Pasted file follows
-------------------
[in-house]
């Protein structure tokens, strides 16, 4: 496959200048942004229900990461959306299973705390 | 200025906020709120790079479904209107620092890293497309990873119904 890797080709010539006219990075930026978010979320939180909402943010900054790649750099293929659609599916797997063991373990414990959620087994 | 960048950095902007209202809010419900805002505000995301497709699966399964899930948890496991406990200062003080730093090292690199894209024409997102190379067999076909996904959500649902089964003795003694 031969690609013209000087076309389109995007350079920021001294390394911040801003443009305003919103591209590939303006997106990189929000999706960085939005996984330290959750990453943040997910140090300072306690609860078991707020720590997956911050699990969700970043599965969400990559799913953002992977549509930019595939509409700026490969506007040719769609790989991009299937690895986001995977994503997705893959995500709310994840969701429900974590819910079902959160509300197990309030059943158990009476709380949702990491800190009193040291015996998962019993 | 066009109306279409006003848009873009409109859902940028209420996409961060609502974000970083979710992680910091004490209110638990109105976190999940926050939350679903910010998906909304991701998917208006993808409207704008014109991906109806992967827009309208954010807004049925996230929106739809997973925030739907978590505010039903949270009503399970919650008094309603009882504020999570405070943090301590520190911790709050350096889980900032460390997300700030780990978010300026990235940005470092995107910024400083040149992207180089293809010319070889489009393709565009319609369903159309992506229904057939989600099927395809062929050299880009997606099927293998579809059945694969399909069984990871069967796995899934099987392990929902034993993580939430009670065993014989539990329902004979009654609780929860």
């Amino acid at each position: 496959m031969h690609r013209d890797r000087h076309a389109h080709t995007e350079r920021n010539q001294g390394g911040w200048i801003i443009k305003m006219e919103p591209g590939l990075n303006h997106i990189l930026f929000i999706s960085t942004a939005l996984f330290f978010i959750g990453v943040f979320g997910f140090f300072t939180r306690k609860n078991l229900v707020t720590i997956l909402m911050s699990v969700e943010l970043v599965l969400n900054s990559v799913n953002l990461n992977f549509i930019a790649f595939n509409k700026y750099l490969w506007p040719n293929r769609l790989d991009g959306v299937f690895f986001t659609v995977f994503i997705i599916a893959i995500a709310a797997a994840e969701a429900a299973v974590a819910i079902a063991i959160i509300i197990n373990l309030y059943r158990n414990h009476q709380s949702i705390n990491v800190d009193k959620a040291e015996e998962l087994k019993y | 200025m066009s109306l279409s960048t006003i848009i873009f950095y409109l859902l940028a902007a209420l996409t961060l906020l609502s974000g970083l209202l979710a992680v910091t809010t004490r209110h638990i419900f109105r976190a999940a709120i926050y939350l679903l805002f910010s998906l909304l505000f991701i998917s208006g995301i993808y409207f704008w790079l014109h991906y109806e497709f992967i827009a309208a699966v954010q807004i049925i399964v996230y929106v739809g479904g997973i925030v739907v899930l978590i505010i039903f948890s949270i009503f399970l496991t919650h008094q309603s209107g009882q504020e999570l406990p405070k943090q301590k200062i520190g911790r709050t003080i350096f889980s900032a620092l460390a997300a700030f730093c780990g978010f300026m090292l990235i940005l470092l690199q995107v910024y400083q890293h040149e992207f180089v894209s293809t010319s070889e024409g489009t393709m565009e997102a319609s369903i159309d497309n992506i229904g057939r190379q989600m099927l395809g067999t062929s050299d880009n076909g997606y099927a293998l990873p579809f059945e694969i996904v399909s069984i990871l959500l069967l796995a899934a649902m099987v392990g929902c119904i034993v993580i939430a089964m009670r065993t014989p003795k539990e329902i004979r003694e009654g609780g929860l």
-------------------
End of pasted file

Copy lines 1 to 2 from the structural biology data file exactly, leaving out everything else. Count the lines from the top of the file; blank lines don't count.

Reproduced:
[in-house]
């Protein structure tokens, strides 16, 4: 496959200048942004229900990461959306299973705390 | 200025906020709120790079479904209107620092890293497309990873119904 890797080709010539006219990075930026978010979320939180909402943010900054790649750099293929659609599916797997063991373990414990959620087994 | 960048950095902007209202809010419900805002505000995301497709699966399964899930948890496991406990200062003080730093090292690199894209024409997102190379067999076909996904959500649902089964003795003694 031969690609013209000087076309389109995007350079920021001294390394911040801003443009305003919103591209590939303006997106990189929000999706960085939005996984330290959750990453943040997910140090300072306690609860078991707020720590997956911050699990969700970043599965969400990559799913953002992977549509930019595939509409700026490969506007040719769609790989991009299937690895986001995977994503997705893959995500709310994840969701429900974590819910079902959160509300197990309030059943158990009476709380949702990491800190009193040291015996998962019993 | 066009109306279409006003848009873009409109859902940028209420996409961060609502974000970083979710992680910091004490209110638990109105976190999940926050939350679903910010998906909304991701998917208006993808409207704008014109991906109806992967827009309208954010807004049925996230929106739809997973925030739907978590505010039903949270009503399970919650008094309603009882504020999570405070943090301590520190911790709050350096889980900032460390997300700030780990978010300026990235940005470092995107910024400083040149992207180089293809010319070889489009393709565009319609369903159309992506229904057939989600099927395809062929050299880009997606099927293998579809059945694969399909069984990871069967796995899934099987392990929902034993993580939430009670065993014989539990329902004979009654609780929860």